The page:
In March 2020, Ethical Consumer searched Green People's website for information about how it managed workers' rights in its supply chain.
The company mentioned that many of its products were certified by the Soil Association, the Organic Food Federation or EcoCert. It stated "At the time of writing Green People have 140 products of which almost 90% are certified by one or more of the certification bodies mentioned above."
Organic standards include some clauses on workers' rights, such as no forced labour, so this was considered a positive step, but not enough in itself to allow an exemption in this category.
The company also stated "All of our products are made either in the UK, or in a family owned and run manufacturing facility in Scandinavia. Ingredients are certified organic wherever possible, a condition of which is that growers and producers get a fair price for their produce.
In the case of non-organic ingredients these are obtained from European manufacturers. In the case of ingredients from the Third World, we try to source ingredients that are from projects that support the local community.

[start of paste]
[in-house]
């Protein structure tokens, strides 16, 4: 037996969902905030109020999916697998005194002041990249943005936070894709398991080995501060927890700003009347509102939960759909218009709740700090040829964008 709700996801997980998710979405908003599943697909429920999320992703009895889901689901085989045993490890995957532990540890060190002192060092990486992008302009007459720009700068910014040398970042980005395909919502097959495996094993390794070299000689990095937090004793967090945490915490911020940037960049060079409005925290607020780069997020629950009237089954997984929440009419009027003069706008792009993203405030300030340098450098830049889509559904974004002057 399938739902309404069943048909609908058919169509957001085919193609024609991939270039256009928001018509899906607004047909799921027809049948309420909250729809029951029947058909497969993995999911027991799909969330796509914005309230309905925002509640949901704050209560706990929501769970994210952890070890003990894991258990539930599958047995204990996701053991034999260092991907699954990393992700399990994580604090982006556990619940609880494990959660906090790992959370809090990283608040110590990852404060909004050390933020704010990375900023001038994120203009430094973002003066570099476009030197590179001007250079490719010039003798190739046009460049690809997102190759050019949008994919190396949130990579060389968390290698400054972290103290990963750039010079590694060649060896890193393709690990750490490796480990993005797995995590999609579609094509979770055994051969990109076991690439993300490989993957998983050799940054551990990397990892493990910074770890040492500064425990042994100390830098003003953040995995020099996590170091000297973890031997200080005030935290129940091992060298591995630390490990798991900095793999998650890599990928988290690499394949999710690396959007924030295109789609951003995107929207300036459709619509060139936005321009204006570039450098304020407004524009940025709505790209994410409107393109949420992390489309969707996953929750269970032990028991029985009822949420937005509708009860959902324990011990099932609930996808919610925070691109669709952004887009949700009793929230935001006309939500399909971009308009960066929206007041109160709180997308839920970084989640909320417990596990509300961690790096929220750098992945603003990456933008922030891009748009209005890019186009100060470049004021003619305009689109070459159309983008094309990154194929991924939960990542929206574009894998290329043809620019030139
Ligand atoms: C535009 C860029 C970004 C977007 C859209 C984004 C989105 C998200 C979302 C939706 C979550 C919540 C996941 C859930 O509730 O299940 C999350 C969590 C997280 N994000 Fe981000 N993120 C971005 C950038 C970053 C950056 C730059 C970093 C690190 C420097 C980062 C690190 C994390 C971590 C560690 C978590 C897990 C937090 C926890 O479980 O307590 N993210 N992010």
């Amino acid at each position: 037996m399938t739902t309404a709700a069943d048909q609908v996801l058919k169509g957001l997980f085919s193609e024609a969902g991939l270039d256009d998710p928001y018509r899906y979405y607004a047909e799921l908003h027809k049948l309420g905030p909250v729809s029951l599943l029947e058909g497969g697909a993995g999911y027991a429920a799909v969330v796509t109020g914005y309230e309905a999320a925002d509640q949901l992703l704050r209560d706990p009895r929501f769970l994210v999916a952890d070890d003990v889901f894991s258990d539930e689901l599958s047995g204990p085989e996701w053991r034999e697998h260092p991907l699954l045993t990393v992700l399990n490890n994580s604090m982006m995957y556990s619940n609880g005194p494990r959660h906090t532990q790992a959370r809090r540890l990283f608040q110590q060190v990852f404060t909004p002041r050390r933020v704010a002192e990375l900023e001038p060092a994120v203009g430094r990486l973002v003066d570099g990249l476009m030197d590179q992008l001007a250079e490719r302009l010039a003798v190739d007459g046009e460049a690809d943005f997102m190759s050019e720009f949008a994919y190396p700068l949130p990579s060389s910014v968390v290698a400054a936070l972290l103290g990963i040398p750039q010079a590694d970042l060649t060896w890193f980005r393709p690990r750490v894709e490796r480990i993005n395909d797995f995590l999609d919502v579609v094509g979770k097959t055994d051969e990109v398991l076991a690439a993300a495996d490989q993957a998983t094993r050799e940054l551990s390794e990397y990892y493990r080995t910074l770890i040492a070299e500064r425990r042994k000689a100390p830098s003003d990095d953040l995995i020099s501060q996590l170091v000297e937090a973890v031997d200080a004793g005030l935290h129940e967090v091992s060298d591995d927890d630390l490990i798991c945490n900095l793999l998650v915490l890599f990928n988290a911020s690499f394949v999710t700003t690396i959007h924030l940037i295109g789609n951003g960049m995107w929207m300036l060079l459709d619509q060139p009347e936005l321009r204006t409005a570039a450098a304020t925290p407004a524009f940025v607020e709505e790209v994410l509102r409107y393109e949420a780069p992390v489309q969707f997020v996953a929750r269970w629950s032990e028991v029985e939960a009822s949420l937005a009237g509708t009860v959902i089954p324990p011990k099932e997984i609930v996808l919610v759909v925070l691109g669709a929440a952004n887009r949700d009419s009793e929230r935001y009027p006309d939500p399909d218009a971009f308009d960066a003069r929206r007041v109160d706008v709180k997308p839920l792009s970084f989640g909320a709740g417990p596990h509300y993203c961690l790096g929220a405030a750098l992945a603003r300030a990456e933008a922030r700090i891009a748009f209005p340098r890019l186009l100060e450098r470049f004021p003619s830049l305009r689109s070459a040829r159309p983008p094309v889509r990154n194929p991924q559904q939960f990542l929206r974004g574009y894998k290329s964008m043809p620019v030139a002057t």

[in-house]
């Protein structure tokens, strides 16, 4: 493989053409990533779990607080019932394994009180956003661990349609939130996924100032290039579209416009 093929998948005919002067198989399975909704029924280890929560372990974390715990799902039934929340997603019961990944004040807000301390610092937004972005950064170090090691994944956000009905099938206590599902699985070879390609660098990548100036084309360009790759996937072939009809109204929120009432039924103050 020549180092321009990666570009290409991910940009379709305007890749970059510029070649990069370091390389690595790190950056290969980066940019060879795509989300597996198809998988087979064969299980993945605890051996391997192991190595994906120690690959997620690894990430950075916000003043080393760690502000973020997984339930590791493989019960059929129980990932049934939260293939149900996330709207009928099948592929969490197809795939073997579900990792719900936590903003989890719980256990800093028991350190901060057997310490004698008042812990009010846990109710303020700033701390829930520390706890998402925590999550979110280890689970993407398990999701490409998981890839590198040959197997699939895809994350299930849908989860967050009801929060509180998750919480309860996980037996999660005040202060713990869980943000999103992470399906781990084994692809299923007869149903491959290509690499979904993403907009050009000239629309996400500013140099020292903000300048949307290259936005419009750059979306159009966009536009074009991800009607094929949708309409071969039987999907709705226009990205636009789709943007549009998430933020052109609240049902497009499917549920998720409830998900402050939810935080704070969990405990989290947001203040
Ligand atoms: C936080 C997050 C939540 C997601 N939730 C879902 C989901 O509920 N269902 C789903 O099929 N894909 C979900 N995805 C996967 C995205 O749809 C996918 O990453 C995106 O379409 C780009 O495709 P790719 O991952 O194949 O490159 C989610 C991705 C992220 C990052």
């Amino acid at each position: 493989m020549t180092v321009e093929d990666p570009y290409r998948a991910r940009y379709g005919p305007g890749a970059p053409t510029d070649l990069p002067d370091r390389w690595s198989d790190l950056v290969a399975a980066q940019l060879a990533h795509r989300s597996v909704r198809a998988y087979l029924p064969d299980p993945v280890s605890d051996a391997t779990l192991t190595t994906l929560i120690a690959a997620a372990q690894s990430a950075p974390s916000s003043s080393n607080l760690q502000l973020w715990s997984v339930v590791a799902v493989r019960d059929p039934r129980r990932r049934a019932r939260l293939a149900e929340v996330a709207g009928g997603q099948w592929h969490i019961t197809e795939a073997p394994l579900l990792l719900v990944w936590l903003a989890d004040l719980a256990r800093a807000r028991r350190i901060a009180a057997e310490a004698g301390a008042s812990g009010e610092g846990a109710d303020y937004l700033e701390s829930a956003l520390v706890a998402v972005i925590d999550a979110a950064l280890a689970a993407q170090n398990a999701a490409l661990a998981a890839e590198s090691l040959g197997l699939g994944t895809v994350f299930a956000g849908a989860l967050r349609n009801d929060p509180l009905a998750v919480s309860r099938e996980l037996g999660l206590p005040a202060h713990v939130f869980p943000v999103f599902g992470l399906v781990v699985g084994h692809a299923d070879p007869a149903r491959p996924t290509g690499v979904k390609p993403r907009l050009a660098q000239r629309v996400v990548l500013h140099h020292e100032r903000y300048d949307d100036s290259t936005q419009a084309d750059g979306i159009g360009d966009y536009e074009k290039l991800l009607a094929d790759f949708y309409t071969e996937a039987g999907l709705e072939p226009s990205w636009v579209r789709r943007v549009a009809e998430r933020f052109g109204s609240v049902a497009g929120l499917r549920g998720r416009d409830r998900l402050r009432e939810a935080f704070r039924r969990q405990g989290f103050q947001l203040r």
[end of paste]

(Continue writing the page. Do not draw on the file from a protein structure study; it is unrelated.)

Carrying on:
Examples include Cupuaçu butter which is sustainably wild-harvested by indigenous people in the Amazon rain forest, Shea butter which is produced by a women’s collective in Northern Ghana, Rose Geranium essential oil which is distilled from plants that are specially grown by a group of native smallholders in South Africa and Sesame seed oil which is grown by a workers co-operative in Ecuador.y."
Although no details could be found regarding a strict supply chain management policy, because company had a turnover under £10.2m and had demonstrated a commitment to social sustainability in its supply chain, it was awarded Ethical Consumer's best rating for Supply Chain Management.